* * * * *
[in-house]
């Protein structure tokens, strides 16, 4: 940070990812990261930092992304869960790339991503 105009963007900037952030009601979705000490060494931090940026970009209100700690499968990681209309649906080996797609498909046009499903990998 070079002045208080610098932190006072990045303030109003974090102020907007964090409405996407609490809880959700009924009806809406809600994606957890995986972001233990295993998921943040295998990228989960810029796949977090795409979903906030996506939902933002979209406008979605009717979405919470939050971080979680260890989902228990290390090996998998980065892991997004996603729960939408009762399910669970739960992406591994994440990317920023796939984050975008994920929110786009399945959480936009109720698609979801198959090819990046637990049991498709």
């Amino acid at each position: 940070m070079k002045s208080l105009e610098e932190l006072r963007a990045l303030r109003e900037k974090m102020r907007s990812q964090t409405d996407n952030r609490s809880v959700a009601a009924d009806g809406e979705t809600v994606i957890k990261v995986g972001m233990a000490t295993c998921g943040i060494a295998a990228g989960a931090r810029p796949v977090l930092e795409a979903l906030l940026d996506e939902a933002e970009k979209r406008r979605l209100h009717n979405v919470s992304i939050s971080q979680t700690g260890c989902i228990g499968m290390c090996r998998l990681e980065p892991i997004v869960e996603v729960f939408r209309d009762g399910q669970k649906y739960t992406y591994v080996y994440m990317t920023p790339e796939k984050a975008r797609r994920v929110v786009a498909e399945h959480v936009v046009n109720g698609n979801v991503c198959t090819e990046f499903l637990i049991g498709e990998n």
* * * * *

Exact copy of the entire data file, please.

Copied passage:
[in-house]
């Protein structure tokens, strides 16, 4: 940070990812990261930092992304869960790339991503 105009963007900037952030009601979705000490060494931090940026970009209100700690499968990681209309649906080996797609498909046009499903990998 070079002045208080610098932190006072990045303030109003974090102020907007964090409405996407609490809880959700009924009806809406809600994606957890995986972001233990295993998921943040295998990228989960810029796949977090795409979903906030996506939902933002979209406008979605009717979405919470939050971080979680260890989902228990290390090996998998980065892991997004996603729960939408009762399910669970739960992406591994994440990317920023796939984050975008994920929110786009399945959480936009109720698609979801198959090819990046637990049991498709």
């Amino acid at each position: 940070m070079k002045s208080l105009e610098e932190l006072r963007a990045l303030r109003e900037k974090m102020r907007s990812q964090t409405d996407n952030r609490s809880v959700a009601a009924d009806g809406e979705t809600v994606i957890k990261v995986g972001m233990a000490t295993c998921g943040i060494a295998a990228g989960a931090r810029p796949v977090l930092e795409a979903l906030l940026d996506e939902a933002e970009k979209r406008r979605l209100h009717n979405v919470s992304i939050s971080q979680t700690g260890c989902i228990g499968m290390c090996r998998l990681e980065p892991i997004v869960e996603v729960f939408r209309d009762g399910q669970k649906y739960t992406y591994v080996y994440m990317t920023p790339e796939k984050a975008r797609r994920v929110v786009a498909e399945h959480v936009v046009n109720g698609n979801v991503c198959t090819e990046f499903l637990i049991g498709e990998n």